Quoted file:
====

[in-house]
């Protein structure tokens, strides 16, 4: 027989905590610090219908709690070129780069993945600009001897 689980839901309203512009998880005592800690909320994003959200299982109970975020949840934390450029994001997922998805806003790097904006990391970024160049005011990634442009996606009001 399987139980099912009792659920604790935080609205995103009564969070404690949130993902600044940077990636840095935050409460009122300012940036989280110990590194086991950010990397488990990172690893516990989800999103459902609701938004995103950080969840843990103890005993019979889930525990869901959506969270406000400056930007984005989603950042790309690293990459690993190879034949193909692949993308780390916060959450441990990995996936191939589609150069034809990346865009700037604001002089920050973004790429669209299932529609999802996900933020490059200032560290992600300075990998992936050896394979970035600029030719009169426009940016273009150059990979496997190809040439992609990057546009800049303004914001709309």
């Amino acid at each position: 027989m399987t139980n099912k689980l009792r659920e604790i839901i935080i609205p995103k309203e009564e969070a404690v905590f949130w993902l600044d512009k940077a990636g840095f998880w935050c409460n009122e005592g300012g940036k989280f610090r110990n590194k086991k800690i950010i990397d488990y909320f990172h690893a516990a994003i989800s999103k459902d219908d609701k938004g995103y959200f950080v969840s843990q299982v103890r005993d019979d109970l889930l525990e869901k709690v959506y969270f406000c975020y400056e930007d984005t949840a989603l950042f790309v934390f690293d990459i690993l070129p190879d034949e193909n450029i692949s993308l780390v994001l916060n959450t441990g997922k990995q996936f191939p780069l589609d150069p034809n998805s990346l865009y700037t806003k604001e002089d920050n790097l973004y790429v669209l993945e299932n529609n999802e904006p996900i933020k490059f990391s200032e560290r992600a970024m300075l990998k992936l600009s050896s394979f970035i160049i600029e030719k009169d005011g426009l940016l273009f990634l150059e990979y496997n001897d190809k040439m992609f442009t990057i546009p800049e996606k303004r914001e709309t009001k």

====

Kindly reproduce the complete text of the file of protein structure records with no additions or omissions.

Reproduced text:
[in-house]
């Protein structure tokens, strides 16, 4: 027989905590610090219908709690070129780069993945600009001897 689980839901309203512009998880005592800690909320994003959200299982109970975020949840934390450029994001997922998805806003790097904006990391970024160049005011990634442009996606009001 399987139980099912009792659920604790935080609205995103009564969070404690949130993902600044940077990636840095935050409460009122300012940036989280110990590194086991950010990397488990990172690893516990989800999103459902609701938004995103950080969840843990103890005993019979889930525990869901959506969270406000400056930007984005989603950042790309690293990459690993190879034949193909692949993308780390916060959450441990990995996936191939589609150069034809990346865009700037604001002089920050973004790429669209299932529609999802996900933020490059200032560290992600300075990998992936050896394979970035600029030719009169426009940016273009150059990979496997190809040439992609990057546009800049303004914001709309």
């Amino acid at each position: 027989m399987t139980n099912k689980l009792r659920e604790i839901i935080i609205p995103k309203e009564e969070a404690v905590f949130w993902l600044d512009k940077a990636g840095f998880w935050c409460n009122e005592g300012g940036k989280f610090r110990n590194k086991k800690i950010i990397d488990y909320f990172h690893a516990a994003i989800s999103k459902d219908d609701k938004g995103y959200f950080v969840s843990q299982v103890r005993d019979d109970l889930l525990e869901k709690v959506y969270f406000c975020y400056e930007d984005t949840a989603l950042f790309v934390f690293d990459i690993l070129p190879d034949e193909n450029i692949s993308l780390v994001l916060n959450t441990g997922k990995q996936f191939p780069l589609d150069p034809n998805s990346l865009y700037t806003k604001e002089d920050n790097l973004y790429v669209l993945e299932n529609n999802e904006p996900i933020k490059f990391s200032e560290r992600a970024m300075l990998k992936l600009s050896s394979f970035i160049i600029e030719k009169d005011g426009l940016l273009f990634l150059e990979y496997n001897d190809k040439m992609f442009t990057i546009p800049e996606k303004r914001e709309t009001k």